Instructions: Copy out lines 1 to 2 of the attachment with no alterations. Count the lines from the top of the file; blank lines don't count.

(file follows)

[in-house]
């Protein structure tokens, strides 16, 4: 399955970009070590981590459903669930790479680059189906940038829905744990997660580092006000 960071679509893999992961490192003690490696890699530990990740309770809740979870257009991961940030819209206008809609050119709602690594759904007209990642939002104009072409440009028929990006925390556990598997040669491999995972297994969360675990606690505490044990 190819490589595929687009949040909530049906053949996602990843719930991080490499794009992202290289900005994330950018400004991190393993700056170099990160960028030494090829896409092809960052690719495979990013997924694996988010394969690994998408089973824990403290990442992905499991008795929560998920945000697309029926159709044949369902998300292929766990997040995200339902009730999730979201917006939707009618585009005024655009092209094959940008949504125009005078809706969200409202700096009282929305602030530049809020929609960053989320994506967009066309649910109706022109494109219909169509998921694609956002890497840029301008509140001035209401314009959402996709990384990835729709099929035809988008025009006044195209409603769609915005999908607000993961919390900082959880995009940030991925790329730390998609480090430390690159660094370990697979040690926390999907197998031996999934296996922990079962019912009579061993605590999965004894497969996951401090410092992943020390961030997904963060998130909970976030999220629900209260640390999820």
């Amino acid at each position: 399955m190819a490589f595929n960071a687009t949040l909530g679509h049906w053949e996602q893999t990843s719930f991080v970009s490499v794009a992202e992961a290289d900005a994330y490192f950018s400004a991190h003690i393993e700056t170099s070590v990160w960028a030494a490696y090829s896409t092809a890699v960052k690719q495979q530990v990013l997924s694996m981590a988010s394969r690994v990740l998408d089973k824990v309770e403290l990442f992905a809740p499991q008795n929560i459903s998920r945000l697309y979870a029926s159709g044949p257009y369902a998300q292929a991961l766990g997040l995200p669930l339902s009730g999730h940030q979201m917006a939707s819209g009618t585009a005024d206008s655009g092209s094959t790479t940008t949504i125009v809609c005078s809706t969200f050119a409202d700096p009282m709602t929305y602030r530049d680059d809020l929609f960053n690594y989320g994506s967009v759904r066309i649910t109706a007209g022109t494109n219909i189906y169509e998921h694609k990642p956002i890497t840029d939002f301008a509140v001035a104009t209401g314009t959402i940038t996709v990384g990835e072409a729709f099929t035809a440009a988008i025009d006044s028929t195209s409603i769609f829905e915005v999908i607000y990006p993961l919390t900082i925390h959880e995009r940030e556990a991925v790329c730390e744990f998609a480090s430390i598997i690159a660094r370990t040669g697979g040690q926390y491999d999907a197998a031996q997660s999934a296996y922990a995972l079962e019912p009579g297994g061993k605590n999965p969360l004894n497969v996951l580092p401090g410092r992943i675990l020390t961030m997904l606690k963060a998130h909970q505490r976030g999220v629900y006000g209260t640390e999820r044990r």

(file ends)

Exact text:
[in-house]
């Protein structure tokens, strides 16, 4: 399955970009070590981590459903669930790479680059189906940038829905744990997660580092006000 960071679509893999992961490192003690490696890699530990990740309770809740979870257009991961940030819209206008809609050119709602690594759904007209990642939002104009072409440009028929990006925390556990598997040669491999995972297994969360675990606690505490044990 190819490589595929687009949040909530049906053949996602990843719930991080490499794009992202290289900005994330950018400004991190393993700056170099990160960028030494090829896409092809960052690719495979990013997924694996988010394969690994998408089973824990403290990442992905499991008795929560998920945000697309029926159709044949369902998300292929766990997040995200339902009730999730979201917006939707009618585009005024655009092209094959940008949504125009005078809706969200409202700096009282929305602030530049809020929609960053989320994506967009066309649910109706022109494109219909169509998921694609956002890497840029301008509140001035209401314009959402996709990384990835729709099929035809988008025009006044195209409603769609915005999908607000993961919390900082959880995009940030991925790329730390998609480090430390690159660094370990697979040690926390999907197998031996999934296996922990079962019912009579061993605590999965004894497969996951401090410092992943020390961030997904963060998130909970976030999220629900209260640390999820």